If the Brexit vote in the UK taught us anything, it is that (very) surprising things can and do happen at election time. Sure it was going to be a close-run thing but the overwhelming consensus was that a Remain vote would fairly comfortably win the day. What was missed was the momentum was with Leave and the rest is (unfolding, messy and chaotic) history.
There are parallels – most have not seriously thought Trump could win, yet he has the momentum entering polling week. It is now more conceivable than ever that Donald J Trump could become the President of the United States of America.
Very thoughtful, non-American Christian commentators like John Stackhouse have argued that a vote for a third party in order to send a message to the main parties or to avoid contamination of voting for two awful candidates is basically a cop-out, ethically and politically.
He may be right. He also says this:
In this election, American friends of mine are supporting Donald Trump. They want above all to see the next president appoint a more conservative Supreme Court that will overturn Roe v. Wade and protect Christians from an encroaching political correctness especially on matters of sexuality and bioethics.
They are well aware of Mr. Trump’s manifest deficits and they know that they are taking the longest of political shots by trusting in a man who has (one wants to put this gently in a decidedly un-gentle campaign) no very strong record as a political conservative, a defender of the unborn, or as a keeper of promises.
Still, they reason, Mrs. Clinton will definitely be worse. And so they intend to vote for Mr. Trump. And I can respect that.
And Prof Stackhouse adds
Other American friends of mine are supporting Hillary Clinton. They want above all to see an experienced, moderate politician in the White House who will do some things they like and some things they don’t, but will not put much at risk that isn’t already at risk and likely will do some good in the process.
They are well aware of Mrs. Clinton’s deficits, manifest or otherwise, and they know that they are going to have to swallow some bitter pills.
Still, they reason, Mr. Trump will definitely be worse. And so they intend to vote for Mrs. Clinton. And I can respect that.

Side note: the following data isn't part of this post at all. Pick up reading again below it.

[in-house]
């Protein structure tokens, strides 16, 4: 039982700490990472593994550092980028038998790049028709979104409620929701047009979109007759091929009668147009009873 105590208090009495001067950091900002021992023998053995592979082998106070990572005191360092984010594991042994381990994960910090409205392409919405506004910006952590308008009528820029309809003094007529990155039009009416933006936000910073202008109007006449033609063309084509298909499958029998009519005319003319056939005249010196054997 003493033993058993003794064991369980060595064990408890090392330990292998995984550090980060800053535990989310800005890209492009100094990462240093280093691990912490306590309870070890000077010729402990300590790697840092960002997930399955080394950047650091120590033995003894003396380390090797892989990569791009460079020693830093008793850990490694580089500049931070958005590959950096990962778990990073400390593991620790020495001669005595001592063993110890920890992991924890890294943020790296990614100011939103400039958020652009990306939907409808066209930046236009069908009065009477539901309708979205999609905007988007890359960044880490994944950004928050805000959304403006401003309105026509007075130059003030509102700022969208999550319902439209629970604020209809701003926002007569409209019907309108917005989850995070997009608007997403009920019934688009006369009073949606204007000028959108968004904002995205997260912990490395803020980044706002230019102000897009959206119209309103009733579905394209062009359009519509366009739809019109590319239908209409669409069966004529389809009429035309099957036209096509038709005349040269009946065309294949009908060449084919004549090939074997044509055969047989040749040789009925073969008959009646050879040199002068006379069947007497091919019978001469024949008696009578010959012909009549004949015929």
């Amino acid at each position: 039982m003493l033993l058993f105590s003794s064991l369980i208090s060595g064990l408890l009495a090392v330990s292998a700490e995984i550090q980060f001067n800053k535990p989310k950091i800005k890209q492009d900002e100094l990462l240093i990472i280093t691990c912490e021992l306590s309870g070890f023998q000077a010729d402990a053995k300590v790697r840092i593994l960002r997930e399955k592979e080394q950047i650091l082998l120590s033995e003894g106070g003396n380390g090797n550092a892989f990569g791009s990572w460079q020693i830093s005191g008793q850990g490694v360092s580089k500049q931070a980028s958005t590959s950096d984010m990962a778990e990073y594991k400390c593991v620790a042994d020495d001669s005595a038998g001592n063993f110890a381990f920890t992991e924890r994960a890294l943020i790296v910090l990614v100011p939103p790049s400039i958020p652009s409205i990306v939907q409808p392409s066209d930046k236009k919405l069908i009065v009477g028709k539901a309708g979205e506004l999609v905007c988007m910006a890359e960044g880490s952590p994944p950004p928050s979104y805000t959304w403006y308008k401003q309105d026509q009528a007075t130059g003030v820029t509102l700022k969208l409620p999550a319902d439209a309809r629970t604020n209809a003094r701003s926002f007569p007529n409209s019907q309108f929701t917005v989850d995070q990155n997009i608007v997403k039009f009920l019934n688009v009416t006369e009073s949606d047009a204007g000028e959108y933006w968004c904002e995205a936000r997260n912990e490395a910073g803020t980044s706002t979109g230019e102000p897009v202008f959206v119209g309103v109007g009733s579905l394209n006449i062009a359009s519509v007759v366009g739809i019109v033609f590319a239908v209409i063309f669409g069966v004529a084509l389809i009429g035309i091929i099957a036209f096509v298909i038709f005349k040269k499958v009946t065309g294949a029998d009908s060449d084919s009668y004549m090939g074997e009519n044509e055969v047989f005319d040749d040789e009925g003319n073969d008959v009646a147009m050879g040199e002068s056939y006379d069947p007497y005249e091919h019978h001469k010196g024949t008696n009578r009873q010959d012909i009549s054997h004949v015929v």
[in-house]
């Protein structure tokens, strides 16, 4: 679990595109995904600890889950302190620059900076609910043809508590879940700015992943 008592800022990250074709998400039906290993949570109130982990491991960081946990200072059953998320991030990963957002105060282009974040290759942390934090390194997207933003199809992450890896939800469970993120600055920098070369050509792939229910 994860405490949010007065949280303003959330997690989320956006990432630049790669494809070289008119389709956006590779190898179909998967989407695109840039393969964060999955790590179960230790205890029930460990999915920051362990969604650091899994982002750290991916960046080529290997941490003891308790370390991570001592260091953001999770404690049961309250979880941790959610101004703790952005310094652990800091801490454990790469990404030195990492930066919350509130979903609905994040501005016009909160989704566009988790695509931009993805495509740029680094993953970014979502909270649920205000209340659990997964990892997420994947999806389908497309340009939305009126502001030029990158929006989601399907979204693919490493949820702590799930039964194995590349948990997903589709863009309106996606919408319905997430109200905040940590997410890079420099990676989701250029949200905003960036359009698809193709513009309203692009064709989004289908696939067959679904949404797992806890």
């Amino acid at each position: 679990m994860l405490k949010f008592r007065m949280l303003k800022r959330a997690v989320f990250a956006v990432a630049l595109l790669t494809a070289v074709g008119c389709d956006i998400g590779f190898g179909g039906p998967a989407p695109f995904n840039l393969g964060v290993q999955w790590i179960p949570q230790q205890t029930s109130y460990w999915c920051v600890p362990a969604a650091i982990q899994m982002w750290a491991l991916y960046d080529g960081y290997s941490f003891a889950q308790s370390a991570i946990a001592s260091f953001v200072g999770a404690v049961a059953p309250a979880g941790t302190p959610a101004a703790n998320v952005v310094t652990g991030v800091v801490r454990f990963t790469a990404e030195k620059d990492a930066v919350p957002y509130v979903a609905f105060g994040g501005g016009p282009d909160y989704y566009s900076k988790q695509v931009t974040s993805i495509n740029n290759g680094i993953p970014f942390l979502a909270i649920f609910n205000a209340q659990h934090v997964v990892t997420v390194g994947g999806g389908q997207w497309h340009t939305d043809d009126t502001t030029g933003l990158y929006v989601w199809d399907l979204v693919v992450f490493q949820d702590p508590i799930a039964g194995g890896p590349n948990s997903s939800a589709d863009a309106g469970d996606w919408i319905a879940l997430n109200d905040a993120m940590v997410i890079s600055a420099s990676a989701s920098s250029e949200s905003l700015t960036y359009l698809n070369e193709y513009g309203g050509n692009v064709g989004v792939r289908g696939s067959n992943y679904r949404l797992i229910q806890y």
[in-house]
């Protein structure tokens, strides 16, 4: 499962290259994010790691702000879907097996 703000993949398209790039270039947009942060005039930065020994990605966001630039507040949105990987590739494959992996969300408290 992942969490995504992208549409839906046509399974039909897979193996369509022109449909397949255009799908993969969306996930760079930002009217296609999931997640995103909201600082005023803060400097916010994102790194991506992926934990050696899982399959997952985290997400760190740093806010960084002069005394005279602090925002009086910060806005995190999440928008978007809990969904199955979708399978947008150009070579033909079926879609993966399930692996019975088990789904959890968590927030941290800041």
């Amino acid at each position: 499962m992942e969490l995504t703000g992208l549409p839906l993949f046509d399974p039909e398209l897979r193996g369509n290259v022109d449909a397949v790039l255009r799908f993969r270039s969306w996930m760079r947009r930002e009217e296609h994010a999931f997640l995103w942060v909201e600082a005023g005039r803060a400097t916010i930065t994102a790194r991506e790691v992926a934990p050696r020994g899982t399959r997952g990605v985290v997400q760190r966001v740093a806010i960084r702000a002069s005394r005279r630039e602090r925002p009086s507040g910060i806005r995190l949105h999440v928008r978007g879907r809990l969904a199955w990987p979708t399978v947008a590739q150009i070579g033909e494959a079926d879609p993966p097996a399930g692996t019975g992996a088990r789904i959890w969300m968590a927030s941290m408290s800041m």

I am not as sanguine about respecting a vote by a Christian for Trump or Clinton within a sort of “equivalence of badness”. I can only see a vote for Trump by a Christian as being a form of reckless irresponsibility.
It is patently obvious that Trump is utterly unqualified to be President. He has none of the virtues required and all of the vices you do not want to see in a person representing one of the greatest experiments in liberal democracy in recent Western history, that has, with many faults, worked.
John Stackhouse is right to say that a Christian voting for Trump is taking ‘the longest of long shots’ that he might – just might – show some integrity and values that could inform policy around political conservatism, defence of the unborn or keeping his election promises. There is little or no evidence Trump is going to do any of these things.
What we do know for sure is: he is a liar and bully; a man without any signs of integrity; who breaks promises; gropes women, admits it, then tries to intimidate and threaten to sue women who says he did; uses his power for selfish ends; who is running of a platform of ugly potentially violent nationalism; inchoate rage; not so incipient racism; and a ‘towering’ vanity that verges towards megalomania.
The idea that, whatever happens on Tuesday, that such a man could get within sight of the White House should be deeply deeply troubling to all who care about America.
I have huge affection for the country. Yes it has manifest flaws, deep inequalities, a history shaped by violence and an addiction to unsustainable ruthless capitalism (and Ryder Cup fans who lack civility). But show me a nation that does not have parallel problems, if on a smaller scale. I live in the Republic of Ireland and we are a tiny little place but do a pretty good job on political corruption, injustice, a history of violence, inequality and a neglect of the weakest and most vulnerable people in our society.
So this is not American bashing. It is an expression of horror that Christians, and especially well known Christian leaders, can come up with arguments defending the indefensible of voting for Trump.
Again and again in media reports we are told that ‘evangelicals’ are a key support group for Trump. I am not naive enough to believe that this is generally true. Those labelled ‘evangelical’ are likely very nominally connected to that label. Many evangelical Christians I know in the States are most definitely not voting for Trump – they are as appalled by him as others around the world.
But the fact remains that a lot of committed evangelical Christians are supporting Trump. I can only see this as a failure of discipleship – where a combination of loyalty to Republicanism and antipathy to the Democrats ‘trumps’ the bigger and more important moral duty to keep a man like Trump out of power.
And, such Christians may not realise it (but they should), their stance does nothing but harm the wider mission and reputation of the church outside America.
That evangelical Christians – who are called to follow a crucified Messiah and who are to be shaped by love for God, love for neighbour (where the neighbour is an enemy other than us), love for the foreigner, the weak and the vulnerable, who are to be people or peace and reconciliation – are labelled as supporters of a man of hate and division gives Christians a bad name globally.
The first duty of Christians in America is not to America .. it is to act in a way worthy of Jesus Christ and his gospel and for the good of the church catholic. And that means, I suggest, not voting for Donald Trump.
Comments, as ever, welcome.